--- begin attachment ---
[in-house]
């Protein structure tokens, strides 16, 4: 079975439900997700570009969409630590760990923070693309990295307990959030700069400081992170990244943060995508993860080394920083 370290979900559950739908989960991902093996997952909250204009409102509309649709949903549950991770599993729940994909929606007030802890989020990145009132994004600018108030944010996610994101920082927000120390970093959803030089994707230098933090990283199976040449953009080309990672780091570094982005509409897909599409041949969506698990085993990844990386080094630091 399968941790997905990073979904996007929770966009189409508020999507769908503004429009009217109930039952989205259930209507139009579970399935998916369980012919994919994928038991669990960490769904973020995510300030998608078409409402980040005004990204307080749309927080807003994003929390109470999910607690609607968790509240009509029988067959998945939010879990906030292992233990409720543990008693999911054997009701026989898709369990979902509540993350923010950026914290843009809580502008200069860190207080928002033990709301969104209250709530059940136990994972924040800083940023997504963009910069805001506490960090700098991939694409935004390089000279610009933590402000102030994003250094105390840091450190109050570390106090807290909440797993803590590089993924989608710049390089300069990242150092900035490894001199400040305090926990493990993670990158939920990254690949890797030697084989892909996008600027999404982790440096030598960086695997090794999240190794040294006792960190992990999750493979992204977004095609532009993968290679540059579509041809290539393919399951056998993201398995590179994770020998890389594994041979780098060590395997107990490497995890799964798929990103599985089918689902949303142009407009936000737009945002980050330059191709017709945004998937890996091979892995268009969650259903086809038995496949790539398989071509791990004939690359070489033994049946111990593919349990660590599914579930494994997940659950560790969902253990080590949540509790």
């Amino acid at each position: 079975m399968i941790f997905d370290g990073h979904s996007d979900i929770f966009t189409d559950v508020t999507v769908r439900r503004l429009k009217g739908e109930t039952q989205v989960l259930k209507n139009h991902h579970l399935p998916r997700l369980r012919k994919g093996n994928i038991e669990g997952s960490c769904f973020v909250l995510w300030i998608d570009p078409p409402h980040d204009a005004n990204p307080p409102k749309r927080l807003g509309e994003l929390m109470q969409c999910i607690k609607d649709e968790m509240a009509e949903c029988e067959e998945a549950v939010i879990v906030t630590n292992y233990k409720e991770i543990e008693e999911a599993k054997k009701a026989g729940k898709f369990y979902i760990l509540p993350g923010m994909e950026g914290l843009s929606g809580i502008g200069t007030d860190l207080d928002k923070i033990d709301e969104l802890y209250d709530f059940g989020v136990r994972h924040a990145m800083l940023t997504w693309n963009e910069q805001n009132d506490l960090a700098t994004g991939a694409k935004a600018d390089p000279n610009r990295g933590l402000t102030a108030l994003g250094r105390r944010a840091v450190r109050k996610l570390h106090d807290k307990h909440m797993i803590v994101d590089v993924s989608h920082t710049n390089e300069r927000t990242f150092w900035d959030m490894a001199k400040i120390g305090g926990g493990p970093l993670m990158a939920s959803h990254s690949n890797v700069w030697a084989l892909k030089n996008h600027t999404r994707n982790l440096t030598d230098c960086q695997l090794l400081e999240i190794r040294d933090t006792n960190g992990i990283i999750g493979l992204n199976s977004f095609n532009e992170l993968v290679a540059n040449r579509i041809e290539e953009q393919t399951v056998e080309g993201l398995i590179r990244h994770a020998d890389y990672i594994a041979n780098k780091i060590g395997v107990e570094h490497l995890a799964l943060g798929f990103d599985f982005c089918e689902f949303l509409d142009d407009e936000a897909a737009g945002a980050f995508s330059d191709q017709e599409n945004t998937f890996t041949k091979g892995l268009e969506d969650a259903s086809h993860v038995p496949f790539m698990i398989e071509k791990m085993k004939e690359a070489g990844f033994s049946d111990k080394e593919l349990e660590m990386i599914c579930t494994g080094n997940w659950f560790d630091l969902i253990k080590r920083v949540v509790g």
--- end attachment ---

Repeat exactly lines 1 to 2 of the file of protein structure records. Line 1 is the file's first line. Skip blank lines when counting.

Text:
[in-house]
């Protein structure tokens, strides 16, 4: 079975439900997700570009969409630590760990923070693309990295307990959030700069400081992170990244943060995508993860080394920083 370290979900559950739908989960991902093996997952909250204009409102509309649709949903549950991770599993729940994909929606007030802890989020990145009132994004600018108030944010996610994101920082927000120390970093959803030089994707230098933090990283199976040449953009080309990672780091570094982005509409897909599409041949969506698990085993990844990386080094630091 399968941790997905990073979904996007929770966009189409508020999507769908503004429009009217109930039952989205259930209507139009579970399935998916369980012919994919994928038991669990960490769904973020995510300030998608078409409402980040005004990204307080749309927080807003994003929390109470999910607690609607968790509240009509029988067959998945939010879990906030292992233990409720543990008693999911054997009701026989898709369990979902509540993350923010950026914290843009809580502008200069860190207080928002033990709301969104209250709530059940136990994972924040800083940023997504963009910069805001506490960090700098991939694409935004390089000279610009933590402000102030994003250094105390840091450190109050570390106090807290909440797993803590590089993924989608710049390089300069990242150092900035490894001199400040305090926990493990993670990158939920990254690949890797030697084989892909996008600027999404982790440096030598960086695997090794999240190794040294006792960190992990999750493979992204977004095609532009993968290679540059579509041809290539393919399951056998993201398995590179994770020998890389594994041979780098060590395997107990490497995890799964798929990103599985089918689902949303142009407009936000737009945002980050330059191709017709945004998937890996091979892995268009969650259903086809038995496949790539398989071509791990004939690359070489033994049946111990593919349990660590599914579930494994997940659950560790969902253990080590949540509790």